Died on March 30

116 Quirinus of Neuss venerated as a martyr and saint of the Catholic and Eastern Orthodox churches. His cult was centered at Neuss in Germany, though he was a Roman martyr
365 Emperor Ai of Jin an emperor of the Eastern Jin Dynasty. During his brief reign, the actual powers were largely in the hands of his granduncle Sima Yu the Prince of Kuaiji, and the paramount general Huan Wen. According to historical accounts, he had an obsession with immortality, which ironically resulted in his death, as he became poisoned by pills that were given him by magicians in 364 and eventually died in 365
987 Arnulf II Count of Flanders Count of Flanders from 965 until his death.
1180 Al-Mustadi the Abbasid Caliph in Baghdad from 1170 to 1180. Like his predecessor, he continued to occupy a more or less independent position, with a vizier and courtly surroundings, and supported by only a small force sufficient for an occasional local campaign. During his reign Saladin ended the Fatimid caliphate, became the sultan of Egypt and declared his allegiance to the Abbasids. The famous chronicler Ibn Abu-al-Faraj ibn Al-Jawzi wrote that he reduced the taxes, was very fair with his subjects and built many mosques, schools and ribats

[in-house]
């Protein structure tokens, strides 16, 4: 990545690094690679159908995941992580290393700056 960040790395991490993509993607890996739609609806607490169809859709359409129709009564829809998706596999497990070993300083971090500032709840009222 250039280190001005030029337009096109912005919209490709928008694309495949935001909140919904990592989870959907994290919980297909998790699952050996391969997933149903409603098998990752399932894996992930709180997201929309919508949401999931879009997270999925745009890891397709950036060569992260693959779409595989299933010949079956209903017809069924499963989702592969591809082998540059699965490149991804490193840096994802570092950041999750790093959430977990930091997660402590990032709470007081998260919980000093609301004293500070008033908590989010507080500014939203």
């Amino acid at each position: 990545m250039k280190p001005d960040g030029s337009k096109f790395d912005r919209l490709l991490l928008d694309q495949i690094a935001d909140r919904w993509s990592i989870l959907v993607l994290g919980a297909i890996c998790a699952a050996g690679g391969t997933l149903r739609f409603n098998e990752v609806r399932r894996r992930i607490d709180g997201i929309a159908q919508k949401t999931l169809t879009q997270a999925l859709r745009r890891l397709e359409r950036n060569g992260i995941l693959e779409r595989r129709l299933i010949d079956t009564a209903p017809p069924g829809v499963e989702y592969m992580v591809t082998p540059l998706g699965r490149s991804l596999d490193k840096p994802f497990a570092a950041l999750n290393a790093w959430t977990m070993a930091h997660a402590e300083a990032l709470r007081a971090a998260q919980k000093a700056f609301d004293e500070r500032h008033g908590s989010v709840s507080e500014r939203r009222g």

1185 Beatrice of Rethel a French noblewoman and the third Queen consort of the King Roger II of Sicily.
1202 Joachim of Fiore the founder of the monastic order of San Giovanni in Fiore. He was a mystic, a theologian, and an esotericist. His followers are called Joachimites
1407 Konrad von Jungingen the 25th Grand Master of the Teutonic Knights.
1472 Amadeus IX Duke of Savoy the Duke of Savoy from 1465 to 1472. The Catholic Church venerates him with a liturgical feast on March 30